WESTPORT, CT - FEBRUARY 08: (EDITORS NOTE: Image has been converted to black and white.)  In this photo illustration, a RadioShack telephone is shown on February 8, 2015 in Westport, Connecticut. RadioShack, which filed for Chapter 11 bankruptcy protection last Thursday, represented an older era of home electronics and consumer items. Despite numerous attempts to keep with the times, the home electronics retailer couldn't compete in an era of Amazon and Apple. RadioShack was started in 1921 to supply equipment for amateur or ham radio enthusiasts. At its height, the company grew to have thousands of stores throughout America parts of Europe and South America.  (Photo Illustration by Spencer Platt/Getty Images)

Google Rolls Out Cloud-Based Home Phone Service to Fiber Cities

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Google is becoming a fully-fledged telecommunications provider with the launch of Fiber Phone, a cloud-based home phone service that offers unlimited local and nationwide calling for just $10 per month.

According to a blog post by Google Fiber Product Manager John Shriver-Blake, Fiber Phone will be available in a few areas to start and will eventually roll out to residential customers in all its Fiber cities: Atlanta, Austin, Charlotte, Kansas City, Nashville, Provo, Raleigh-Durham, Salt Lake City, and San Antonio.

While wireless-only households have grown in popularity, there are still 3.4 percent of households in the US with no telephone service at all. According to data from the National Center for Health Statistics, 7.5 million adults and 2.3 million children lived in households without phones.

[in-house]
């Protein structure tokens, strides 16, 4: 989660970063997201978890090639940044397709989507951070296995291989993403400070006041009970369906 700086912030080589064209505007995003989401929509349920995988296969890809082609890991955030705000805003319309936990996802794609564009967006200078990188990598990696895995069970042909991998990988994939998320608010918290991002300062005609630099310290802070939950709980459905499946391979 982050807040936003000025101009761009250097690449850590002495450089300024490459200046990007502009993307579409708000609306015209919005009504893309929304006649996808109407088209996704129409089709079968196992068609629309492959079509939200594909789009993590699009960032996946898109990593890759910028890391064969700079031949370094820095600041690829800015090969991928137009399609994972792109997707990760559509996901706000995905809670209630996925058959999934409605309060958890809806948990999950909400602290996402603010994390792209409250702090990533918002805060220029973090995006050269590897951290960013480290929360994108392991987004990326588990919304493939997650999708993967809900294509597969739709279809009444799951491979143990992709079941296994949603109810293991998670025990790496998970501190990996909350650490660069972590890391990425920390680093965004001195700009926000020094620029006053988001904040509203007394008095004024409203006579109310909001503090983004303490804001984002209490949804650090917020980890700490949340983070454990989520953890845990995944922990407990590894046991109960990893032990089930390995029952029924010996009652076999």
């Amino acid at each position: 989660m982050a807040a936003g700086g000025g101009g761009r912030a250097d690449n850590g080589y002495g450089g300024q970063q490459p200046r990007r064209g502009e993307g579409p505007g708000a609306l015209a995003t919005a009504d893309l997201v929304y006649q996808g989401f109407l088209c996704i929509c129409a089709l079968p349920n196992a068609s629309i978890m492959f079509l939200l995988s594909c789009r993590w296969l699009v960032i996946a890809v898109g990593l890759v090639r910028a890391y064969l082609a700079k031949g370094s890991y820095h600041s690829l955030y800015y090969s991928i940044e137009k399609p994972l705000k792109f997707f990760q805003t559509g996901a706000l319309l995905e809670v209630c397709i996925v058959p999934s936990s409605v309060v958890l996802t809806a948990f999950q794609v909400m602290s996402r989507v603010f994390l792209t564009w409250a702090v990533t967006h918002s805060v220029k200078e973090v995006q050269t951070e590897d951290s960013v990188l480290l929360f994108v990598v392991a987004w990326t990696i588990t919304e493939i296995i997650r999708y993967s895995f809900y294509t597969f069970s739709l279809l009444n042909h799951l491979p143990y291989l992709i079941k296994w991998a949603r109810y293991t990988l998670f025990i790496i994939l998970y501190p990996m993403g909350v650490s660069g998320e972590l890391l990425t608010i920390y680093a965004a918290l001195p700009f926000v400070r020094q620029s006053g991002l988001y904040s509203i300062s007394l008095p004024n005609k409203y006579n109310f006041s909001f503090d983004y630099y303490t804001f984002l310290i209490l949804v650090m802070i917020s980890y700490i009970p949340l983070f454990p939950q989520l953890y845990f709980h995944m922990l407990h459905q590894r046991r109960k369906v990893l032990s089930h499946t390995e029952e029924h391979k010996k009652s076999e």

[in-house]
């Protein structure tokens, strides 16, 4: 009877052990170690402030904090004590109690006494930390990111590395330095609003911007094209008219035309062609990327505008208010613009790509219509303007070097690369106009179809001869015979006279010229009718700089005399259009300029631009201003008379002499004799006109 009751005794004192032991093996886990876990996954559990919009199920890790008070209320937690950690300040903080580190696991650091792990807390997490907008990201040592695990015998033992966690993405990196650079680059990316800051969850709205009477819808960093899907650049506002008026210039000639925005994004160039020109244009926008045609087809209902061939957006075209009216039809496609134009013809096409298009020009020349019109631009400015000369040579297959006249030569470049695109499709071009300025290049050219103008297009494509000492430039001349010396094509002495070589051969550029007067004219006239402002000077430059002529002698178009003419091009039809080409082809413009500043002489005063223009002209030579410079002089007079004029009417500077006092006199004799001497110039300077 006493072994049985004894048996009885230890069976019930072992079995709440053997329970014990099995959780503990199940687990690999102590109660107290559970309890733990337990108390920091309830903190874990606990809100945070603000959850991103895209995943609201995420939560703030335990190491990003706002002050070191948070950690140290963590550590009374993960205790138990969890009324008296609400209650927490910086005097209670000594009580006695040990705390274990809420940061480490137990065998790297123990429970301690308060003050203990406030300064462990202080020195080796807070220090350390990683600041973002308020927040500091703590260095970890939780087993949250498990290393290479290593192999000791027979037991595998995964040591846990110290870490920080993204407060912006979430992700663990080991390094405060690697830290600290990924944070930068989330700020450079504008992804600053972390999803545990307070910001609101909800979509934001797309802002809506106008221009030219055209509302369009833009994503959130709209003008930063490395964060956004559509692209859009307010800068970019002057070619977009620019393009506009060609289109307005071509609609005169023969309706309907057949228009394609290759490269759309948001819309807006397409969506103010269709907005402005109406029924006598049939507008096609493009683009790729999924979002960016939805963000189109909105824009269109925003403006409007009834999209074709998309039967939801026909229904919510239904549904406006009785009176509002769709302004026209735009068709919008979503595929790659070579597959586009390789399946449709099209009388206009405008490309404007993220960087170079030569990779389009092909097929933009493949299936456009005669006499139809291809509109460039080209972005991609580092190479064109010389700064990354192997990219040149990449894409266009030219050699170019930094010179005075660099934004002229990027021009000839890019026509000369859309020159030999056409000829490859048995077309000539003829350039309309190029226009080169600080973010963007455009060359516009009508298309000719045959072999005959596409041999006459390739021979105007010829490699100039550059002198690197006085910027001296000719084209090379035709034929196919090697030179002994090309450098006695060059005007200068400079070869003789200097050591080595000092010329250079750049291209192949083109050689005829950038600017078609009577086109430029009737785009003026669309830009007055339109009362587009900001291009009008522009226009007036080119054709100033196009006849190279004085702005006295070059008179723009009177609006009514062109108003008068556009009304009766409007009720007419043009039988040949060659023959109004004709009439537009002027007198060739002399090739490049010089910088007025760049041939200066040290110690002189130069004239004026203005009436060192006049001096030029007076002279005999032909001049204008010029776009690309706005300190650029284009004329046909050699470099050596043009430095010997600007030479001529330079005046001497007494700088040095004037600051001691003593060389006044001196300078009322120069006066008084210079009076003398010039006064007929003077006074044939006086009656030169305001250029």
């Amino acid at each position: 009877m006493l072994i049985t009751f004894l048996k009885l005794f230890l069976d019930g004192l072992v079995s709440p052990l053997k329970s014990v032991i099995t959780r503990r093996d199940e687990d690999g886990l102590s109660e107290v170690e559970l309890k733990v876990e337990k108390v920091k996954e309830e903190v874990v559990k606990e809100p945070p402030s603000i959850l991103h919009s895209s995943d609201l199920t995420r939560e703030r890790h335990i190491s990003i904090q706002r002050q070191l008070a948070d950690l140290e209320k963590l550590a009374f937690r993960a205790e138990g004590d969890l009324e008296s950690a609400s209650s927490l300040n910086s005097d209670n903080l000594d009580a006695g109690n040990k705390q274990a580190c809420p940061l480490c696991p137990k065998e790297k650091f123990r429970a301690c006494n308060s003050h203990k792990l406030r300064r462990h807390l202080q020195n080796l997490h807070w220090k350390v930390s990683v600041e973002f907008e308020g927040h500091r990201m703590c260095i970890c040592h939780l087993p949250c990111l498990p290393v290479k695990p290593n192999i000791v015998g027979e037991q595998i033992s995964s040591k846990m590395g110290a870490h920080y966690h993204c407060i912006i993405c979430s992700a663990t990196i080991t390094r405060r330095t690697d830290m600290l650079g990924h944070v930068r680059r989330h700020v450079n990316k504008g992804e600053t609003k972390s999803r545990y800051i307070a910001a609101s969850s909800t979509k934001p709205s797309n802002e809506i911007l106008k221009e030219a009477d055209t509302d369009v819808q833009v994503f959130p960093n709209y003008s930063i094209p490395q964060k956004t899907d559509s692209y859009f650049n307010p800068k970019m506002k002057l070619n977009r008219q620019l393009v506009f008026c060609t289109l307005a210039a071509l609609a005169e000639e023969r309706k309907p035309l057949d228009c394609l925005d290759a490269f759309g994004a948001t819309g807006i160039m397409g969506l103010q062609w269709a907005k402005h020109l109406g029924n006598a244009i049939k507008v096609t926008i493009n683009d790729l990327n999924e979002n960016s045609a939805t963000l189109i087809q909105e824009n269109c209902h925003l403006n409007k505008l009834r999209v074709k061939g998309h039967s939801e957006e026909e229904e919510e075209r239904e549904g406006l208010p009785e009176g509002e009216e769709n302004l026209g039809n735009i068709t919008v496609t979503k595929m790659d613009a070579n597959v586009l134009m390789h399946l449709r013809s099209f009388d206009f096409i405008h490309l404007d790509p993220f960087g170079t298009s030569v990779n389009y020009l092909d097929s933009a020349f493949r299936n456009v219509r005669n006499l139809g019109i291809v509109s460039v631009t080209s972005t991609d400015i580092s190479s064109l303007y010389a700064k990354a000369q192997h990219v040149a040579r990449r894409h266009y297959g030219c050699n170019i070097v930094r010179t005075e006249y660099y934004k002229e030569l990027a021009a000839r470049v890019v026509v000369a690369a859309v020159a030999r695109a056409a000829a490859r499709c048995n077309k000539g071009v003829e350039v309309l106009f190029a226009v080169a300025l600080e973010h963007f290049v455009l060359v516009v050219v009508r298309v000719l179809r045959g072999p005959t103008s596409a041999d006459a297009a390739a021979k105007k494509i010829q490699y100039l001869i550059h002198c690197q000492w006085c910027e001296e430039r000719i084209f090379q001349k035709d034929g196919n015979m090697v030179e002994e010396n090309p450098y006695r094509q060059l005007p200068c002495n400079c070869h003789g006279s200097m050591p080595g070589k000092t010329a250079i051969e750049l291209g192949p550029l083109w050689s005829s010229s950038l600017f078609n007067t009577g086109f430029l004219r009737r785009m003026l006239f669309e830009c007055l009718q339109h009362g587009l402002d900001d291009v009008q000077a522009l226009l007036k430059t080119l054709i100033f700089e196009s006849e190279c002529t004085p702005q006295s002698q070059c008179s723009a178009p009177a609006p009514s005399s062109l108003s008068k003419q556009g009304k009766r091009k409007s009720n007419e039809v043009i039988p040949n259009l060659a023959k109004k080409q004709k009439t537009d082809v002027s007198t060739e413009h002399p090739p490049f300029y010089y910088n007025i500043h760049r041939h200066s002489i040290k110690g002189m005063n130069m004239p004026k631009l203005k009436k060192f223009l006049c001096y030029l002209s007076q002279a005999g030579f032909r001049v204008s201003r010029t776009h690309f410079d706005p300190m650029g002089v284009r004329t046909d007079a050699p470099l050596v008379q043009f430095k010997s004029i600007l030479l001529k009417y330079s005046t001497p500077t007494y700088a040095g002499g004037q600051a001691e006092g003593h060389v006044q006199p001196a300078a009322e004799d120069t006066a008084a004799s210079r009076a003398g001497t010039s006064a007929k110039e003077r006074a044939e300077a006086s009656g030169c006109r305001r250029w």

Read more: Google Fiber Brings Free Internet to More Public Housing Communities

And despite being able to bundle landlines with home Internet and TV, the average cost of a landline is still between $15 to $30; not a lot more than Google’s service, but likely with fewer features.

Google began testing its Fiber Phone service in January, inviting a small group of users to provide feedback.

“Adding Fiber Phone means getting access on the road, in the office, or wherever you are,” Shriver-Blake said. “Your Fiber Phone number lives in the cloud, which means that you can use it on almost any phone, tablet or laptop. It can ring your landline when you’re home, or your mobile device when you’re on-the-go.”

The phone uses a Fiber Phone box that works with any phone, and a handset is not included.

Fiber Phone uses the same rates for international calls as Google Voice, and sends users texts or emails of their voicemails.


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About the Author

Nicole Henderson is the Editor in Chief of the WHIR, where she covers daily news and features online. She has a bachelor of journalism from Ryerson University in Toronto. You can find her on Twitter @NicoleHenderson.

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